Differences in mutation rates were checked by using Fisher's exact test. A p-value of <0.05 was considered significant. p-values of significant aCGH results were evaluated with permutations with fixed number of total mutations as well as fixed number of mutations for each individual sample. The permutations for chromosome gain and loss were performed independently. The null hypothesis is that chromosomes are randomly gained or lost. Differential methylation was computed using t-tested p-values between normal and the sample (p < 0.05 chosen as a cut-off). A Bonferroni correction was applied for multiple comparisons. Clustering analysis was done with Euclidean distance and Ward's method. For unsupervised clustering all data on the array except probes on X chromosome and probes with a p-value > 0.05 in more than 10% of the samples were analyzed (total of 1,222 probes). Supervised clustering used 368 probes which are differentially methylated and have Bonferroni corrected two-side Anova p-value < 0.05 and a standard deviation above 0.1.

Results

  1. Top of page
  2. Abstract
  3. Material and Methods
  4. Results
  5. Discussion
  6. Acknowledgements
  7. References
  8. Supporting Information

Chromosomal gains and losses by aCGH

We successfully hybridized and analyzed 125 (11 HPs, 27 adenoma with LGD, 8 adenoma with HGD, 12 TSAs, 26 SSA/Ps, 10 MSI-L CRCs, 18 MSI-H CRCs and 13 MSS CRCs) colorectal tumor samples by aCGH (Table 2). In the group of the conventional adenomas chromosomal aberrations were found in eight out of 35 cases (23%). Among these samples, three of eight (38%) adenomas with HGD showed chromosomal aberrations, while only 5 of 27 (19%) adenomas with LGD had gains and losses. One out of 26 (4%) SSA/Ps and one out of 12 TSAs (8%) showed chromosomal aberrations. Considering the size as a distinguishing parameter within the low-grade adenomas, five out of 11 (46%) large adenomas (size ≥ 10 mm) showed chromosomal aberrations, mainly gains of chromosome arm 20q and chromosome 7, while none of the 16 small adenoma (size < 10 mm) showed aberrations, and chromosomal aberrations in the adenomas with HGD were more variable and frequent than the ones observed in the large adenomas.

In the carcinoma group, 14 out of 18 (78%) MSI-H CRCs revealed chromosomal aberrations in contrast to 6 out of 10 (60%) MSI-L CRCs. Conventional MSS CRCs contained chromosomal aberrations in all 13 cases (100%). Most striking and statistically significant were a loss of 18q and a gain of 20q in this group, which are typical findings in CRC.18, 19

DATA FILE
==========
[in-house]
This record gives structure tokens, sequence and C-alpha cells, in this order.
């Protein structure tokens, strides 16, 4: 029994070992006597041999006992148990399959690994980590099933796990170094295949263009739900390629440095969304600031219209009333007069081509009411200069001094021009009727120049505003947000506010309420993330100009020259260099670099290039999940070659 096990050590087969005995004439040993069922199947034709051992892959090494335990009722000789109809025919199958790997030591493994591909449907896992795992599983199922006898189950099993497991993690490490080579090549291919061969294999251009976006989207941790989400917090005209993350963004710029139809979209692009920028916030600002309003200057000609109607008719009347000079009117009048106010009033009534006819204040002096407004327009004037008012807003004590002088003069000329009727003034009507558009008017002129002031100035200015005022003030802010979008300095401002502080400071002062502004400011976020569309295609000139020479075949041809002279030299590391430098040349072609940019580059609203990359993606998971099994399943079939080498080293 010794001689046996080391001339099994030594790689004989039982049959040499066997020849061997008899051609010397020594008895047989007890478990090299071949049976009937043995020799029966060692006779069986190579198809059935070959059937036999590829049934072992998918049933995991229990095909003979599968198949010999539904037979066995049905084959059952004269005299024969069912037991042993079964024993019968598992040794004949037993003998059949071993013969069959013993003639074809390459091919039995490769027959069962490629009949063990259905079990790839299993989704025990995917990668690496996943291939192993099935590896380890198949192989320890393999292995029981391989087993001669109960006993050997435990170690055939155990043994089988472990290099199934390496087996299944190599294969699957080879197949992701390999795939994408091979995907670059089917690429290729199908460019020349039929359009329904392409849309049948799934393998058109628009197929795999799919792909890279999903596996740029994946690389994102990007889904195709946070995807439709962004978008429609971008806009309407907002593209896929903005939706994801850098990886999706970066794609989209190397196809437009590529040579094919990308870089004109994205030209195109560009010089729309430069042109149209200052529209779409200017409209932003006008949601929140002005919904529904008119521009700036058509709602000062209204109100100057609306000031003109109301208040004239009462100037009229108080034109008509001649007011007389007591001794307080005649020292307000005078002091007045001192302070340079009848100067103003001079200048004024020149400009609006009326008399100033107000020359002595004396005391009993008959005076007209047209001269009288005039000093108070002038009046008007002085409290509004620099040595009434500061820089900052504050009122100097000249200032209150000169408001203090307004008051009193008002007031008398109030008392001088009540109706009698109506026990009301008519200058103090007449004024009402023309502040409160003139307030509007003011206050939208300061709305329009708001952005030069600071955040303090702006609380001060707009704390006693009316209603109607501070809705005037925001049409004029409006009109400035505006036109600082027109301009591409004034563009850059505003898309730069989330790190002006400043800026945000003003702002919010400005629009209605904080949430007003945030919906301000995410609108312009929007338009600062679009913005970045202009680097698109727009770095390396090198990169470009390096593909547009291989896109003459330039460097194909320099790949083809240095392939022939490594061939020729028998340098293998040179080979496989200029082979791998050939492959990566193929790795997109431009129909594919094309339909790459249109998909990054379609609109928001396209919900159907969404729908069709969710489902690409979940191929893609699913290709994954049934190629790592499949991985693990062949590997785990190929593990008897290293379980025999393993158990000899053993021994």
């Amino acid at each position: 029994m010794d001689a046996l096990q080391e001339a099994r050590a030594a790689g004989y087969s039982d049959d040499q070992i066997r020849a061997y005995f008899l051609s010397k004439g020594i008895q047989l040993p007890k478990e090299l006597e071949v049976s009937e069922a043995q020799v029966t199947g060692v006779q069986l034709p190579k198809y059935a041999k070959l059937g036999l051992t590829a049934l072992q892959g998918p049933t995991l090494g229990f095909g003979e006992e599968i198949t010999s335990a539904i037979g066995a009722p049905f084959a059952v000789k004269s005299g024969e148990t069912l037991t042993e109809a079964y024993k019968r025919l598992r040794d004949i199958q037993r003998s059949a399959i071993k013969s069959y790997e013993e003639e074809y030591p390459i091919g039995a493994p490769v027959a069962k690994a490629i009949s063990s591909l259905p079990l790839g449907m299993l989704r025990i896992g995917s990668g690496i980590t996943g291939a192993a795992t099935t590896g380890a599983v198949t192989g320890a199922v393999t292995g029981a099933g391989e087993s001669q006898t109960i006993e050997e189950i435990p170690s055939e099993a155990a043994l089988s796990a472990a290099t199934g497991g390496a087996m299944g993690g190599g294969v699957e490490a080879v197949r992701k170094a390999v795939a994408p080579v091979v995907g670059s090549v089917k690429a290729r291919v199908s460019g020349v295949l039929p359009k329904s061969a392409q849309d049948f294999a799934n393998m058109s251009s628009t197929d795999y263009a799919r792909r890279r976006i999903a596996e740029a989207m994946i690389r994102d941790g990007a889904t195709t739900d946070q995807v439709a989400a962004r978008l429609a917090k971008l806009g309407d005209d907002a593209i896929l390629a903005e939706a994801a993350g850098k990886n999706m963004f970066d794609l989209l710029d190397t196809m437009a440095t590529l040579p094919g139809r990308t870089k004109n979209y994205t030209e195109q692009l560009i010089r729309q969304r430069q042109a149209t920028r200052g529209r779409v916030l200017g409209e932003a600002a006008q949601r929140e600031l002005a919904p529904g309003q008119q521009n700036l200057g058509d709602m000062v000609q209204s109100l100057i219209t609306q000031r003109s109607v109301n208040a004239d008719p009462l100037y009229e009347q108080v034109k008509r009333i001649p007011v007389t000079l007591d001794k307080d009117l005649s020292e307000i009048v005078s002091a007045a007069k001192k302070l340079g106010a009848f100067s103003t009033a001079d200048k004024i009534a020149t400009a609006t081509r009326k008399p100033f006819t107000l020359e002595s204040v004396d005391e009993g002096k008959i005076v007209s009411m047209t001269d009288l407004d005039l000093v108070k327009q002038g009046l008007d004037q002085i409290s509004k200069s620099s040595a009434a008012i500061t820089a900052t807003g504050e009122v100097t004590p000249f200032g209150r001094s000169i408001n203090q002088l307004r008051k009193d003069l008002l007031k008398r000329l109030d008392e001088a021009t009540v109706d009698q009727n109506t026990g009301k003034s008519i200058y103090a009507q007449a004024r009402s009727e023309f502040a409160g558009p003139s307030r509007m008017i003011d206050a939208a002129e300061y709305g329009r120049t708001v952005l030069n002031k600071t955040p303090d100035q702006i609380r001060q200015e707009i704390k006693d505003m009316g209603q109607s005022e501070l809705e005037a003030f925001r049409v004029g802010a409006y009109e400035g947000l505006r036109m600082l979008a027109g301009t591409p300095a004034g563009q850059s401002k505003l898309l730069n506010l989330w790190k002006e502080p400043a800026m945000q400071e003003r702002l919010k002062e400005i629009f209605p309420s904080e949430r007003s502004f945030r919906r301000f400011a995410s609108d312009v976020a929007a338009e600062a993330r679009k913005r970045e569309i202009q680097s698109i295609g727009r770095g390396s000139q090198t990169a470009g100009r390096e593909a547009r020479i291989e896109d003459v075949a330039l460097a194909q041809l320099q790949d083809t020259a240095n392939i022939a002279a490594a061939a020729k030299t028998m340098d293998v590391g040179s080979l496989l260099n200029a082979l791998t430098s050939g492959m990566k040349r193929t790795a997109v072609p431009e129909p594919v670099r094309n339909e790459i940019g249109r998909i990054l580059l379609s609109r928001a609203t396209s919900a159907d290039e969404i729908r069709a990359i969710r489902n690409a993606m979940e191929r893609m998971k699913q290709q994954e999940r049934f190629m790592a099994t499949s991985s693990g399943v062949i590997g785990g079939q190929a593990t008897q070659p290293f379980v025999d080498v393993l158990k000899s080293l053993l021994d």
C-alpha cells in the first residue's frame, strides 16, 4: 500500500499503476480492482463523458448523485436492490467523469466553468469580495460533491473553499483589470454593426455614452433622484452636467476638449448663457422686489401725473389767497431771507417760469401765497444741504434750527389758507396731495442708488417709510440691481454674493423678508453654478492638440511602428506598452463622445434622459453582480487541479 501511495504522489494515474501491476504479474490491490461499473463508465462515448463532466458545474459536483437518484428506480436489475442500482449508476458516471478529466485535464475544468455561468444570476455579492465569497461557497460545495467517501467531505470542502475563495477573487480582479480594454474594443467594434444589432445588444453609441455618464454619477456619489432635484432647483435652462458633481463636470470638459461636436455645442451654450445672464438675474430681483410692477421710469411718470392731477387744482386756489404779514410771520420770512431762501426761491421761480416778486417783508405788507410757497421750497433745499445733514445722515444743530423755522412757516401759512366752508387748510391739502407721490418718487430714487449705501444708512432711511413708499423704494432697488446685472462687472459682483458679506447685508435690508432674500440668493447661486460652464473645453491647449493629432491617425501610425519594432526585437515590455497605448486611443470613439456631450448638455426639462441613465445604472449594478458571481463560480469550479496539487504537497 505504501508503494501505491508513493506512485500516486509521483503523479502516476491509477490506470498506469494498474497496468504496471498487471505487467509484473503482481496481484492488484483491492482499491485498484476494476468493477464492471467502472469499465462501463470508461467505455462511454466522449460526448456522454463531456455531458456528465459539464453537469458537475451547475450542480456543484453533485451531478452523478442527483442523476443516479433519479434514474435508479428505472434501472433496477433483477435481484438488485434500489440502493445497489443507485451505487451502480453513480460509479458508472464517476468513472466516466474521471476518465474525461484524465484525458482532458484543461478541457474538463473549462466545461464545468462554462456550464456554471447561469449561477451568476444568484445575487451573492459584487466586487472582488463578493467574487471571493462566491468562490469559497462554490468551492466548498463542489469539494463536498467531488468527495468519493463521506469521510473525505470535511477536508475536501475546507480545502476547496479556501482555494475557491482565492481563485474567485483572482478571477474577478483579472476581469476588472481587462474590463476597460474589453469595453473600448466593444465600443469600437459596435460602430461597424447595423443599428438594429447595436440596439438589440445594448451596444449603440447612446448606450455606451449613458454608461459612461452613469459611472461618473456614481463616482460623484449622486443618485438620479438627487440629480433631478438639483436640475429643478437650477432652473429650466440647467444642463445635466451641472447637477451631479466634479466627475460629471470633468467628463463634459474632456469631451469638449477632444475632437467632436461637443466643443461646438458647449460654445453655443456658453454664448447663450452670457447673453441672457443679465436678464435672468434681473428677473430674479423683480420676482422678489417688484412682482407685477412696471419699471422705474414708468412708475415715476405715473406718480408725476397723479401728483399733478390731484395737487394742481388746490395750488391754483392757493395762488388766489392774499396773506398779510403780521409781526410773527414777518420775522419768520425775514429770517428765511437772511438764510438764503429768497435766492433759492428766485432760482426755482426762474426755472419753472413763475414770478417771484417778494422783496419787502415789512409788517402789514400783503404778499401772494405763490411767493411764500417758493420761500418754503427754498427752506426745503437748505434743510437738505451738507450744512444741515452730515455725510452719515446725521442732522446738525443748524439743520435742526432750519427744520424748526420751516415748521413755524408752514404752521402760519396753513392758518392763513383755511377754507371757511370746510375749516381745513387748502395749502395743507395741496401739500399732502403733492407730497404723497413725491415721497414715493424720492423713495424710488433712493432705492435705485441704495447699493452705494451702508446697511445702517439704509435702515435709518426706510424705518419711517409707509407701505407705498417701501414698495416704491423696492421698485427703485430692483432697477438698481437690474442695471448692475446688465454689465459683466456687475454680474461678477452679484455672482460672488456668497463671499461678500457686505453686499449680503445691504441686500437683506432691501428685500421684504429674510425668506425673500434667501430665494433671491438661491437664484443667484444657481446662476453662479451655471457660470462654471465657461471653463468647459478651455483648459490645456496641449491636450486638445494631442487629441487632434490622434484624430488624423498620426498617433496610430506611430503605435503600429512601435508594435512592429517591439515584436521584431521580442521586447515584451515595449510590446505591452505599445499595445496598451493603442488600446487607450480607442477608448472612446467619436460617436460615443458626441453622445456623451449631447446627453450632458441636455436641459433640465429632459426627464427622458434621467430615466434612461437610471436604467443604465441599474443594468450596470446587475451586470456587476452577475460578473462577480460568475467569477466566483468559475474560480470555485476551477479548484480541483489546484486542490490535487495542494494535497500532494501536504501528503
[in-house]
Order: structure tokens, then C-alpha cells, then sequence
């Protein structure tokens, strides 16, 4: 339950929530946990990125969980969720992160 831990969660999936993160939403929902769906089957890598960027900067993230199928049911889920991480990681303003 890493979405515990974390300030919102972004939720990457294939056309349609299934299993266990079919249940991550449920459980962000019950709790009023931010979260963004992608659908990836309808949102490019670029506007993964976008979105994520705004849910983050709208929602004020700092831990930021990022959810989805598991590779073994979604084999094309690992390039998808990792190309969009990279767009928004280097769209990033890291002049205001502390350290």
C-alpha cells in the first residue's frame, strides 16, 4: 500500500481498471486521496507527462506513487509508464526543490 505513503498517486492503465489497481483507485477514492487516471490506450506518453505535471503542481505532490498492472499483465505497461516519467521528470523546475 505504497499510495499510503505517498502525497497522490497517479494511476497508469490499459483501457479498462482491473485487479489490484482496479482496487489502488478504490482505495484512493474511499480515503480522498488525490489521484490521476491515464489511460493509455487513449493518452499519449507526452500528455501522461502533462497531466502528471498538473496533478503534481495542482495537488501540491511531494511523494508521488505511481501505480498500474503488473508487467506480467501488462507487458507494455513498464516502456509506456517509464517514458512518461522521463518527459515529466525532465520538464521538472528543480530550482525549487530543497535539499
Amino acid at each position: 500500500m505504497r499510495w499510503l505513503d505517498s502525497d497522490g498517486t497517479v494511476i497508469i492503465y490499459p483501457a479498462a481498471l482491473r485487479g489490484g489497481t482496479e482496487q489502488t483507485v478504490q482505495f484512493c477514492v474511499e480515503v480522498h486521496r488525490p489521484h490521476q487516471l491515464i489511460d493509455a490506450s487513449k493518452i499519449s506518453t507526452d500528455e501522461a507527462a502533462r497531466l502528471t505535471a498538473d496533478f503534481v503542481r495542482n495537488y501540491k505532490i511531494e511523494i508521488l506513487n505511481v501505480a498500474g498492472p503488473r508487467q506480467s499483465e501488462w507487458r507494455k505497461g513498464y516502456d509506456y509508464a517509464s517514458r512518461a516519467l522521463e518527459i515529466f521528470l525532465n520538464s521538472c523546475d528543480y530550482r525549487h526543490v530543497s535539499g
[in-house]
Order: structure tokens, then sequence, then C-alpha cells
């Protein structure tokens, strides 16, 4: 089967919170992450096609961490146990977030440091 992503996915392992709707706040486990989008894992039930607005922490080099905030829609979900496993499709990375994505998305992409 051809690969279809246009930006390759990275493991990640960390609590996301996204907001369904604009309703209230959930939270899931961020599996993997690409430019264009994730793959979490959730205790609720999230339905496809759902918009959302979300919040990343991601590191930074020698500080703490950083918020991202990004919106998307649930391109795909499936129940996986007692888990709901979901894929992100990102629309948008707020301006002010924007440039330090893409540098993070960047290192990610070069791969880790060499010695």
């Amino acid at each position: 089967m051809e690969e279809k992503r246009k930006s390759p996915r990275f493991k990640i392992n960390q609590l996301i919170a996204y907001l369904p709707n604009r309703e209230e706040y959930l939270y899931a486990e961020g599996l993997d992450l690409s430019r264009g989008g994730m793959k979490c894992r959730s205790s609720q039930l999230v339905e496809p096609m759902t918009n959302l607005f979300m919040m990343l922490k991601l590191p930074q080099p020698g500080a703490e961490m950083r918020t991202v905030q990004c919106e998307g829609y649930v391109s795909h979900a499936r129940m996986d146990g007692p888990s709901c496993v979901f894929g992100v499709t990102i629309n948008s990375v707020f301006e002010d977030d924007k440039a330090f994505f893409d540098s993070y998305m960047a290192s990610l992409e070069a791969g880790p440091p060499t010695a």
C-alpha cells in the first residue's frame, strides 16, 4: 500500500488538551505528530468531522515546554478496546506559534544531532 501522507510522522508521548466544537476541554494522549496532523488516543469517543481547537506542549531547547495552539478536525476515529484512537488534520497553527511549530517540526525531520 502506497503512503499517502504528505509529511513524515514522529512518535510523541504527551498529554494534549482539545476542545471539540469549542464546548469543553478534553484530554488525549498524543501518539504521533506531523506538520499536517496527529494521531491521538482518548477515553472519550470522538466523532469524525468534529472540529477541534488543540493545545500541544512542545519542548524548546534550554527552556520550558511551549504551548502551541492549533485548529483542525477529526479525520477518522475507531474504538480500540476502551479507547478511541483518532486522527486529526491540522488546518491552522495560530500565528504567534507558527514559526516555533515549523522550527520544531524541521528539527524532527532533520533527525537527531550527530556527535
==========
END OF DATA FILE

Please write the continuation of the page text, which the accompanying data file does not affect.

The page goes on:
No chromosomal aberrations were detected in hyperplastic polyps and small adenomas (Table 2). In large adenomas, adenomas with HGD, TSAs and SSA/Ps chromosomal aberrations were present, but with low frequency. Gains of 20q were the most frequent aberrations in large adenomas and adenomas with HGD (18 and 25%). One out of 12 TSAs (8.3%) showed gains of chromosomes 7 and 13. The only aberration present in the SSA/Ps was a small loss on 15q. Regarding the MSI-H CRCs, we mapped gains of chromosomes 1q (11%), 8 (28%), 9 (11%), 13 (17%) and 17 (17%) and losses of chromosomes 4q, 5q, 8p, 15q and 21 (all 11%). In MSI-L CRCs we identified gains of chromosomes 2, 12, 13 (all 20%) and 20 (30%) and losses of chromosomes 5q, 8p (both 20%) and 17 (30%). The average number of chromosomal copy number alterations (calculated by dividing the total number of gains and losses by the number of cases in the respective groups) in MSI-H CRCs amounted to three and in MSI-L CRCs to five. Both MSI groups (MSI-L CRCs and MSI-H CRCs) showed far fewer chromosomal aberrations compared with conventional MSS CRCs, for which the average value reached seven. This is consistent with previous reports.20, 21In summary, conventional adenoma showed significantly more chromosomal aberrations than TSAs together with SSA/Ps. The number of chromosomal aberrations in MSI CRCs compared with serrated adenoma was considerably higher. This implies that (i) chromosomal imbalances are also present in MSI CRCs and (ii) that they appear late. Chromosomal aberrations in MSI CRCs are more frequently intrachromosomal and less common compared with MSS CRCs.